./cobaltb.py --production_dir=<production_dir> deploy start --job=shuffler

./cobaltb.py --production_dir=<production_dir> deploy start --job=analyzer-service

./cobaltb.py --production_dir=<production_dir> deploy start --job=report-master Run these to start each of the jobs on GKE. Each of these will start multiple Kubernetes entities on GKE: a Service, a Deployment, a Replica Set, and a Pod.

./cobaltb.py --production_dir=<production_dir> deploy stop --job=shuffler

./cobaltb.py --production_dir=<production_dir> deploy stop --job=analyzer-service

./cobaltb.py --production_dir=<production_dir> deploy stop --job=report-master Run these to stop each of the jobs on GKE. Each of these will stop the Kubernetes entities that were started by the corresponding start command.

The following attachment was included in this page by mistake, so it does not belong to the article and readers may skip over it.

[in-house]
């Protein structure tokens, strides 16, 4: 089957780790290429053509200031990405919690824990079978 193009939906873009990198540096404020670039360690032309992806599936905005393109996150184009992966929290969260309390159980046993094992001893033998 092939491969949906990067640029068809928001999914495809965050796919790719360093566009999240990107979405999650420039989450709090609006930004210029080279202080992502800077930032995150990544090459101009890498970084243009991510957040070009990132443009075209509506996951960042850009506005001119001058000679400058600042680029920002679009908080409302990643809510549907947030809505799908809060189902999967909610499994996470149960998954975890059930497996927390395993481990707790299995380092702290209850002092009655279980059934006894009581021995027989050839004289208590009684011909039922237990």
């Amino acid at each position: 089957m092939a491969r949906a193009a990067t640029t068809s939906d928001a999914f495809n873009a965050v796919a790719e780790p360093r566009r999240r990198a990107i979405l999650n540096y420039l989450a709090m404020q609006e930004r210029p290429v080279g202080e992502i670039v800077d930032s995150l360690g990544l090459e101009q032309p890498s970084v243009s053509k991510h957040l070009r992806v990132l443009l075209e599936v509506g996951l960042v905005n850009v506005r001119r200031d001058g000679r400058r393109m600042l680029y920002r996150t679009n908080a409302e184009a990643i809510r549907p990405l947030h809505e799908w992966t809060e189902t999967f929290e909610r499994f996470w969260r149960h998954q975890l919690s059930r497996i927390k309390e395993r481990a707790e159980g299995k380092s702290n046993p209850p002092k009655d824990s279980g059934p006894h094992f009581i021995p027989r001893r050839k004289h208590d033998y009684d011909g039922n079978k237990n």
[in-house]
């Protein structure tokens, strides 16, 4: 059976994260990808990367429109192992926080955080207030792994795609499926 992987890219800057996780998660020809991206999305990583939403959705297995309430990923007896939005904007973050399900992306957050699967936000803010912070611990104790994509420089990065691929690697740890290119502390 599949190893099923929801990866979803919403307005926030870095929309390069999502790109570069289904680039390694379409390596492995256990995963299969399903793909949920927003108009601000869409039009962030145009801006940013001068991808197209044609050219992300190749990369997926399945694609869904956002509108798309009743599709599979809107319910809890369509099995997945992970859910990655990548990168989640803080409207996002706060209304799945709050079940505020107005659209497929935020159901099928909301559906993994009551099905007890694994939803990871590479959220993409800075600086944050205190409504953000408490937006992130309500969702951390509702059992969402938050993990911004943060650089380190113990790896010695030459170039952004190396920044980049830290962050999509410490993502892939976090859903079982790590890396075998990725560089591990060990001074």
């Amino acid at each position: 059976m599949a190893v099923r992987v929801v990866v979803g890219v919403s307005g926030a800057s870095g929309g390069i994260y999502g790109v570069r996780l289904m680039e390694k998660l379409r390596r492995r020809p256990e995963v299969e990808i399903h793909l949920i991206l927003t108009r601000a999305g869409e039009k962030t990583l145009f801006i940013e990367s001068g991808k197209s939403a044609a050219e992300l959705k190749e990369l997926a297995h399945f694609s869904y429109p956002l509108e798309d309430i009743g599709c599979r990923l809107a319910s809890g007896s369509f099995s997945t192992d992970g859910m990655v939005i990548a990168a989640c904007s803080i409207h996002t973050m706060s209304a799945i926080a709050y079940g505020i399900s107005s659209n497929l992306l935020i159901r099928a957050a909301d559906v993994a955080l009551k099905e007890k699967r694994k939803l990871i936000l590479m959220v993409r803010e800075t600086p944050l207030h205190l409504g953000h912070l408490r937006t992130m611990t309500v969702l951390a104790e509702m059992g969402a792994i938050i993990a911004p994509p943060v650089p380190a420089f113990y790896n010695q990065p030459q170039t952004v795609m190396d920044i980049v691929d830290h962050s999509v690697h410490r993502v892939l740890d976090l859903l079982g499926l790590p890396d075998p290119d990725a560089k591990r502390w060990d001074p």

./cobaltb.py --production_dir=<production_dir> deploy show Run this in order to see the list of running jobs and their externally facing IP addresses and ports.

./cobaltb.py --production_dir=<production_dir> deploy upload_secret_keys The current procedure, which will likely change in the future, is for the developer who first creates the production cluster to upload the PEM files containing the Analyzer‘s and Shuffler’s private keys. These are the files analyzer_private.pem and shuffler_private.pem that were created in the section Generating PEM Files above. To upload different private keys, first delete any previously upload secret keys by running ./cobaltb.py --production_dir=<production_dir> deploy delete_secret_keys

Managing Production Bigtable

This section describes how to manage Cobalt's production Bigtable instances.

Install a Service Account Credential

In order to use Cobalt utilities to directly access a production instance of Cloud Bigtable, you must install a Service Account Credential on your computer. Follow the instructions above for creating the file personal_bt_admin_service_account.json with the following exceptions.